Unmetered internet pioneer Paul Myers, who founded the X-stream service and sold it to LibertySurf this year, plans to challenge Napster with a 'legal' music file sharing system.
Described by Myers as a Napster which the recording industry will be happy with, Wippet will make payments to record companies in return for track downloads. Users will pay an annual fee for Wippet and will view a constant stream of adverts, as was the case with X-stream.
Myers said Wippet, which is expected to be launched by the new year, will give consumers cheaper access to music, while record companies will see an increase in volume of music reaching consumers.
"Record companies are under the impression that people are going to go to their website to download music. But that's not reality," he said.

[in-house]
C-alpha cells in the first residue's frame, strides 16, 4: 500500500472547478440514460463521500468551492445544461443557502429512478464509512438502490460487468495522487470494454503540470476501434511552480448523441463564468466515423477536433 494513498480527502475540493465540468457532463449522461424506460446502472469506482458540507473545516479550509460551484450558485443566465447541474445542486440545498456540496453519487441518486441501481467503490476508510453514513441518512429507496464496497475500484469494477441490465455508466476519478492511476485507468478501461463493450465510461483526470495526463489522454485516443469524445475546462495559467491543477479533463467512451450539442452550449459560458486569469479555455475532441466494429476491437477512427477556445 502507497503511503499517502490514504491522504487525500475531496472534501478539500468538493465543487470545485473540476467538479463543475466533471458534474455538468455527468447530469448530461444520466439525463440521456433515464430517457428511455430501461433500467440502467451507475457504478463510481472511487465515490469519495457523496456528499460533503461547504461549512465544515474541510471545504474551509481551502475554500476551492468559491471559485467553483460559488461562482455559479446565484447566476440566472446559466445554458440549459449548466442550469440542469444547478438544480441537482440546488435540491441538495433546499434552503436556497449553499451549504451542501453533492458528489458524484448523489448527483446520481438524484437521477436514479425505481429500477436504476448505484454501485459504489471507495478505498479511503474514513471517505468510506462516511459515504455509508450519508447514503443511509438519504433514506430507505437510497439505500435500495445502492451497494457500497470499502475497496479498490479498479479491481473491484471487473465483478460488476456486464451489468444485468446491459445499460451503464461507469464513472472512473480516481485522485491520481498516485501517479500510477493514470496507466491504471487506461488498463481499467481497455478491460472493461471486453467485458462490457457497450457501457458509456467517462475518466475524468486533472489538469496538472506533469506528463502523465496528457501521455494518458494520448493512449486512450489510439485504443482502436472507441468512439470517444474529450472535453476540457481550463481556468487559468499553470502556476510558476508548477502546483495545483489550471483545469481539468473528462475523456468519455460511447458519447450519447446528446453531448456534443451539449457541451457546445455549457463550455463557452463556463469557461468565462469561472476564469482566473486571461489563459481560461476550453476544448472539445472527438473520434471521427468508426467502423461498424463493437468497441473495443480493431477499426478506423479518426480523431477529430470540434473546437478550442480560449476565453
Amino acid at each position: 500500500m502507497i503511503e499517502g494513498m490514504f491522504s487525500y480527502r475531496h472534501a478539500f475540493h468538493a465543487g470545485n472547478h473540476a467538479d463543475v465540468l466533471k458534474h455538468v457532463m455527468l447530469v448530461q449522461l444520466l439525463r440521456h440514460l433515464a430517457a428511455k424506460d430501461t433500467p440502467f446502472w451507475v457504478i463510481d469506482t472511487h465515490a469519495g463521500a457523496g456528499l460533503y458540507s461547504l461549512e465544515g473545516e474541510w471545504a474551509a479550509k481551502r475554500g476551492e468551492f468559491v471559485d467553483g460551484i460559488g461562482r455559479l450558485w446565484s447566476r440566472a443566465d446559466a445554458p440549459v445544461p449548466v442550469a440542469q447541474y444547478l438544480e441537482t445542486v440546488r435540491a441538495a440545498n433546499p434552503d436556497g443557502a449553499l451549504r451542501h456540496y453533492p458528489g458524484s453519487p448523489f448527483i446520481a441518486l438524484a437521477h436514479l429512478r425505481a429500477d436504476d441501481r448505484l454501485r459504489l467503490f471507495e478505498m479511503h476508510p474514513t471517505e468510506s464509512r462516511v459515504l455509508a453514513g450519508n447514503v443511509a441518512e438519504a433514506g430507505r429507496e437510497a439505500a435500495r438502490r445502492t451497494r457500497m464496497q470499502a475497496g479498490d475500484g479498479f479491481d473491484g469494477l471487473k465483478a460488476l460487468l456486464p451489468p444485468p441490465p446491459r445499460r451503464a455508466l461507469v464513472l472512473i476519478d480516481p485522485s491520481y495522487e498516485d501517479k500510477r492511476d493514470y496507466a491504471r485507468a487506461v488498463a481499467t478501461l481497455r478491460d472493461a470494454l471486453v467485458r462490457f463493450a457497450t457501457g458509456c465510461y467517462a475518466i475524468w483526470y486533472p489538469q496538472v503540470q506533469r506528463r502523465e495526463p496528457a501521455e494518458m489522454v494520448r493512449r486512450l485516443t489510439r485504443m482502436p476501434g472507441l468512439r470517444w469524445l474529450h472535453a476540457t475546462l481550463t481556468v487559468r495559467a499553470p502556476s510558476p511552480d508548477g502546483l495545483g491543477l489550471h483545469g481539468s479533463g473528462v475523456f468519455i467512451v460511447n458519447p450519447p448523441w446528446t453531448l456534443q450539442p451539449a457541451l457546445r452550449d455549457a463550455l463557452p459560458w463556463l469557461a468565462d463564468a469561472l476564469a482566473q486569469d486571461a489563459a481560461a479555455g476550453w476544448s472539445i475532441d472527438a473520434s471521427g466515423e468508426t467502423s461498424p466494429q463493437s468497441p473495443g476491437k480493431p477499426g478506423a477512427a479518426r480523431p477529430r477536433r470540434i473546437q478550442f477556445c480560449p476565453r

Myers added that Wippet would let consumers be more selective about which tracks they chose. "People will be purchasing the songs they actually want, rather than what they're given as tracks 4,5 and 6 on an album."
For Wippet to work, Myers needs to win the support of major record labels. "So far the response from the record industry has been positive. It's a matter of everyone understanding."
Wippet will log every track downloaded by its users and make a payment to the appropriate record label. Record labels can also elect not to have their tracks shared on the system, so if a user attempts to download an unauthorised track, it will be blocked.
Myers hopes to convince record labels that using digital distribution will save them costs. He claimed packaging alone is about 40 per cent of retail cost.
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